Simple reference to UWB as a NOLS system leads to bitter disappointments for the end users, when they realize only thin walls of labs are transparent the UWB signal. Real life concrete and brick walls are not or produce such an error in distance measurements that makes the tracking system highly unreliable in practice.
The only recommended and working solution – always build any precise positioning and tracking system with line of sight requirement in mind.
P.S. Even human body gives non-line of sight for UWB. The recommendation – place UWB mobile beacons (tags) on the shoulder, on top of the helmet or on the wrist in the worst case. Don’t put in chest pocket. Body will block the UWB signal coming from the back with very bad impact on performance.
By now, it shall be already evident that the line of sight is a must for precise indoor positioning system. However, let us add what else bad happens when there is no direct line of sight (NOLS situation).
As mentioned above, when there is a non-line of sight situation (NOLS), the system may be designed and tuned to detect such events and filter such measurements out or, at least, it can warn users or other elements of the system that the results cannot be trusted. It can can even employ some algorithms to calculate the distance or location differently or adjust calculations. Something could be done, at least. It is complex, not guaranteed, but still – it is something.
Such warning or filtering works reasonably well, when there is a large enough difference between the expected LOS distance and the measured distance. The system will have sufficient amount of trustable data to make a conclusion that something doesn’t adds up and then to warn the user or filter out the measurement completely.
When the difference between the measured distance and the expected distance is small, the system has to choose between a) just badly measured distance, b) NOLS and must be filtered out, c) our mobile object made some very unexpected twist and the distance is fine. Choosing is difficult, because many assumptions must be made and there is always a trade of between false positive and false negative.
Again, the only robust solution of the problem is not to have the problem at all – avoid NOLS as such – and build systems with line of sight only.
When there is NOLS and the object is moving relatively fast, it is possible to employ several techniques to predict an expected location. Based on prediction, it is possible to extrapolate or filter-out wrong measurements.
Fast-moving mobile objects with NOLS produce jumping distances. The fact that the distances are jumping combined with prior knowledge of the mobile objects (forklifts don’t jump) make relatively easy grounds to filter out wrong distances.
However, when objects are static or slow-moving, the system will repeatedly return a measured distance with little variations between the measurements, i.e. no jumps. Distances will have low sigma, i.e. look like the results can be trusted. But the repeated measurements would be repeatedly incorrect and must not be trusted. But that is difficult to detect, Thus, it is difficult, without other sources of information (sensor fusion), to warn the users or filter out wrong static measurements. The system will consistently and confidently locate a mobile object in a wrong place.
When the update rate is high, latency is low and one has many measurements per second. Thus, it is possible to accumulate some measurements, make decisions and filter out the bad ones or make conclusions that everything is bad and to filter out everything and still keep the latency relatively low.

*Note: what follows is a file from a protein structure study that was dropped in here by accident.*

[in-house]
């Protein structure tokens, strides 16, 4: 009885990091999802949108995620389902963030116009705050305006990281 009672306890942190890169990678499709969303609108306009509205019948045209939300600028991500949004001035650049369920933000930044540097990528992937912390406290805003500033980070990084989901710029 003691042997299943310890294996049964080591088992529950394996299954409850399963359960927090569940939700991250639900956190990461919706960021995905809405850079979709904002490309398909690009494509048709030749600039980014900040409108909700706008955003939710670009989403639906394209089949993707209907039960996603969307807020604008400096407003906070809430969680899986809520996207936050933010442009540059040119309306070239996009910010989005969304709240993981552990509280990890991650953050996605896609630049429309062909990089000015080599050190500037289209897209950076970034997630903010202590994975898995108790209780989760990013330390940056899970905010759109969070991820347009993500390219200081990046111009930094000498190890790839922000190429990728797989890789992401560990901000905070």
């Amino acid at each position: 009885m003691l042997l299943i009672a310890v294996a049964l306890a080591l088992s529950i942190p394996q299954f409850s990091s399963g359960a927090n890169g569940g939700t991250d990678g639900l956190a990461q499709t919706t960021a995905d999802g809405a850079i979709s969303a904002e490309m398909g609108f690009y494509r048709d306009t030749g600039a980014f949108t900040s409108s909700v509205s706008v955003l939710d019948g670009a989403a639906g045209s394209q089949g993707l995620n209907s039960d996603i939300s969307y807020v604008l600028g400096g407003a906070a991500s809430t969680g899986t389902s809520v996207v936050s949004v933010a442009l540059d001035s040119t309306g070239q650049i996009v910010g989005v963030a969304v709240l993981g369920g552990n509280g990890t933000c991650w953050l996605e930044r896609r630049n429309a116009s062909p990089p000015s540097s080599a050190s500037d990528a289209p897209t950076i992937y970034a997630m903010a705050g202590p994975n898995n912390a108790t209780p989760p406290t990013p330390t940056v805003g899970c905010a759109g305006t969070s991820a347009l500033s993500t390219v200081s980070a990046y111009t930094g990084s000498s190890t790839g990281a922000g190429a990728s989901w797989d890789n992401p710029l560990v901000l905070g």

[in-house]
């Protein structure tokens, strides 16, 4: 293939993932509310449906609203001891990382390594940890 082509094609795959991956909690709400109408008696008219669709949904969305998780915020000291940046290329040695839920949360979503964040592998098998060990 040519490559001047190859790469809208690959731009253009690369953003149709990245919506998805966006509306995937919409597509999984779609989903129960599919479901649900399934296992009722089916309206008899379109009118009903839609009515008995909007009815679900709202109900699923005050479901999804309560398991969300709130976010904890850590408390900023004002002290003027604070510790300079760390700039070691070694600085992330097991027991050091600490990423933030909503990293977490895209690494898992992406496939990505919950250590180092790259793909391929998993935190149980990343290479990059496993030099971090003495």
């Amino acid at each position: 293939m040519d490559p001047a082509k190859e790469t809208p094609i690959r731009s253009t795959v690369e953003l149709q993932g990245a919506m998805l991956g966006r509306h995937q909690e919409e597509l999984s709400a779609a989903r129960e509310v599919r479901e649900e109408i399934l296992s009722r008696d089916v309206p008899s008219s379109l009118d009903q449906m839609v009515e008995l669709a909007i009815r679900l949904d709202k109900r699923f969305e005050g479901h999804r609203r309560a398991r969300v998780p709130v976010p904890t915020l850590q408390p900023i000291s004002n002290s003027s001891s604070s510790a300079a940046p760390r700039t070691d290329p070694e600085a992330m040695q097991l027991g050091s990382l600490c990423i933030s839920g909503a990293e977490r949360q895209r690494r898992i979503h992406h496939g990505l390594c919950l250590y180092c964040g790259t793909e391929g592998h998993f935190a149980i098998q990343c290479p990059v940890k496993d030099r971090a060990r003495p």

When update rate is high, the power consumption is high. To reduce the power consumption, the update rate is reduced. The system can’t accumulate or filter data anymore in the same manner without making latency unacceptably high.
The scenario with slow update rate with fast moving mobile object is difficult even in good LOS conditions, because the object may make turns, loops, etc., but the slow update rate simply doesn’t allow to notice that there was a loop or turn, because they happen between the location updates.
With NOLS and the attempts to detect or filter out wrong measurements from the good one, the task become nearly a mission impossible, because the LOS tracking looks pretty chaotic, if the object is moving with turns and loops, but with NOLS, they chaos of movements is multiplied with the chaos due to NOLS. There is no pattern, there is no trail and tracking simply become impossible even with pretty advanced additional methods.
The only real solution for all these troubles is to provide line of sight between the mobile beacon and two or more stationary beacons within 30m for 2D and three or more stationary beacons for 3D.
Follow the Placement Manual and place the stationary beacons properly, thus, providing the most confident coverage with the smallest number of beacons.
What is line of sight? Between what and what? Between stationary beacons and the mobile beacons. OK… what which parts of stationary beacons and which parts of the mobile beacons?
The answer is not very simple, actually:
One of not so obvious, but rather typical problems happens when one stationary beacon is behind another stationary beacon, when they are placed on the wall, but not exactly on the wall, but on a different distance.
When the map of stationary beacons is being built by Super-Beacons, for example, one time slot one of the beacons is mobile and another is stationary and during the other time slot they switch. The result – the must have direct line of sight during this process.
If the beacons are side to side on the wall, it is already a challenging situation, because of the microphone sensitivity diagram. See the detailed video about that.
But when one of the beacons is behind the pack, then the angle from the beacon to the neighboring beacon becomes negative and NOLS situation happens! Yes, body of the beacons “see” each other. But the microphone doesn’t see a transducer, i.e. it is clearly a NOLS situation.